From Small Town to Big Time
By Jan Sikes
Purcell, Okla., sits right in the heart of the state and boasts a population of 6,340 people. So, exactly how does a young man get from this tiny town to the big Nashville, Tenn., stages?
Millsap has opened shows for some of the biggest names in country and folk music – Old Crow Medicine Show, Patty Griffin, Shovels and Rope, Lake Street Drive, Tedeschi Trucks Band, Jason Isbell, John Fullbright and Sarah Jarosz.
Most recently, he wrapped up a banner year, which included his network television debut on Late Night with Conan O’Brien. He received an invitation to play with Elton John at the renowned Apple Music Festival, participated in an Austin City Limits taping and received an Americana Music Association nomination for Album of the Year. Millsap also took away the Artist of the Year from the International Folk Music Awards.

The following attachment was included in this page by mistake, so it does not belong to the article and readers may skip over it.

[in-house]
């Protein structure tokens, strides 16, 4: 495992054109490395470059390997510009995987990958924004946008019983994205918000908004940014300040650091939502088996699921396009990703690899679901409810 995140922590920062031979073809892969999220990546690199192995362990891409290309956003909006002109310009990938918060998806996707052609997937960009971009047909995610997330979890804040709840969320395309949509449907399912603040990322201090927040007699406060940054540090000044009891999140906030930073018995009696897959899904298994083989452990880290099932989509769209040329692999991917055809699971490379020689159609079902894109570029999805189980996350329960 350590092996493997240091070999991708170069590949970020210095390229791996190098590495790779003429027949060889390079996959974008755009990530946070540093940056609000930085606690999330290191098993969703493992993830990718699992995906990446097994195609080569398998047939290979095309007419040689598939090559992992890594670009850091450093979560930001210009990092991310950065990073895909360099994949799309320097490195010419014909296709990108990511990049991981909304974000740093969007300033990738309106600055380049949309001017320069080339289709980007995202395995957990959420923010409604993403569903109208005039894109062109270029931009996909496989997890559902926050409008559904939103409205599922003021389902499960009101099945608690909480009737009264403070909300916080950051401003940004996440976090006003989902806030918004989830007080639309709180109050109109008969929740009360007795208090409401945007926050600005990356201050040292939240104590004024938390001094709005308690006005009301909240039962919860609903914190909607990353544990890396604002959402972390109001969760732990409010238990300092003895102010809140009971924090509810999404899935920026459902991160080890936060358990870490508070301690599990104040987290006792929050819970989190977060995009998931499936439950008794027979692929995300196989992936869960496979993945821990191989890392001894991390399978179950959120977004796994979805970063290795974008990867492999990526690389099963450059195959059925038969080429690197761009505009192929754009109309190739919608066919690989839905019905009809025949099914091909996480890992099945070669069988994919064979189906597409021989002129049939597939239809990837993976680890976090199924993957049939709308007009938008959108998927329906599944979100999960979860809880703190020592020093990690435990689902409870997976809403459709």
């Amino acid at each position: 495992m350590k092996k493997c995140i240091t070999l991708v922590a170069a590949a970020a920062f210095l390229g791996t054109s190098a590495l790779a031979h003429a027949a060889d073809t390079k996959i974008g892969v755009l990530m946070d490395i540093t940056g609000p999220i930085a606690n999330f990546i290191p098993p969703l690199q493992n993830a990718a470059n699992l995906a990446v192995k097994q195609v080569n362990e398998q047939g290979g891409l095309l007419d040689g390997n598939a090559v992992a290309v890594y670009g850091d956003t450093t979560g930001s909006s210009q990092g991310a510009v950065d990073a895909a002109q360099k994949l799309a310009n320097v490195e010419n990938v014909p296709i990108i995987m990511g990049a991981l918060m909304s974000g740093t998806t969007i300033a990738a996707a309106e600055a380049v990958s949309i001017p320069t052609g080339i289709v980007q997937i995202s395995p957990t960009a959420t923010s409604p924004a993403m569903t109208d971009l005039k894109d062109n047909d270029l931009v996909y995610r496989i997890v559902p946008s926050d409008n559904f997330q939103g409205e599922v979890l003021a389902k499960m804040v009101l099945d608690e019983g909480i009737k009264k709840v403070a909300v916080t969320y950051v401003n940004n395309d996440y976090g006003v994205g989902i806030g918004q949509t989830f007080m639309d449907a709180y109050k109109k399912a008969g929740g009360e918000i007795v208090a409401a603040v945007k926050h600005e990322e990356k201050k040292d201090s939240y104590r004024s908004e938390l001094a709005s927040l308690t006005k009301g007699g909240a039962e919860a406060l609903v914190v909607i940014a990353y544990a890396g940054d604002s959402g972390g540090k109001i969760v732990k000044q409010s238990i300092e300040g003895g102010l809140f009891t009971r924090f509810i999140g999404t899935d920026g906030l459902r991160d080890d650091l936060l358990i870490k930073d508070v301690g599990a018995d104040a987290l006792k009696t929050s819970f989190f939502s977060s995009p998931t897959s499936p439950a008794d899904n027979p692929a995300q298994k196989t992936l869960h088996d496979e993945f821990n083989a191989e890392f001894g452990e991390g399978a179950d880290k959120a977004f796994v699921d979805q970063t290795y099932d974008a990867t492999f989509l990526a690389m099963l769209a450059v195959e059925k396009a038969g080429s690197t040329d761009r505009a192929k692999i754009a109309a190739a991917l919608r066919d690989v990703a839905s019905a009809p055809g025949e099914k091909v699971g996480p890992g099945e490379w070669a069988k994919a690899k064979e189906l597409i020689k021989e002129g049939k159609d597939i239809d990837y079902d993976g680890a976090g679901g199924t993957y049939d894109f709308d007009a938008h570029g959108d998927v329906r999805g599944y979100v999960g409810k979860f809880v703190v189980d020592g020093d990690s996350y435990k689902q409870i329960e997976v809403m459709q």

That’s quite a list of accomplishments for a young man still in his twenties.
Millsap first picked up the guitar at age nine, then graduated to electric after discovering Eric Clapton and Stevie Ray Vaughan. He formed a cover band while in high school, Fever in Blue, with a classmate, Michael Rose, who still plays bass with him today.
Shortly after graduating from high school, Millsap moved to Northern California where he interned at Prairie Sun Recording Studio. The experience he gained there proved to be invaluable. Sonoma County artist Tom Waits, whose Bone Machine album, winner of the 1992 Grammy for Best Alternative release, was co-produced by Waits and his wife, Kathleen Brennan, entirely at Prairie Sun. It was also the site of historic recordings or post-productions by Van Morrison, Greg Allman, Kate Wolf, Mickey Hart, Primus, Faith No More, the Melvins, Ramblin’ Jack Eliot and surf music creator Dick Dale.
It wasn’t until Millsap returned to Oklahoma that he put away the electric guitar and focused on songwriting.
In 2012, he released an indie album, “Palisade,” and sold them out of the trunk of his car.
Read the June issue to learn more!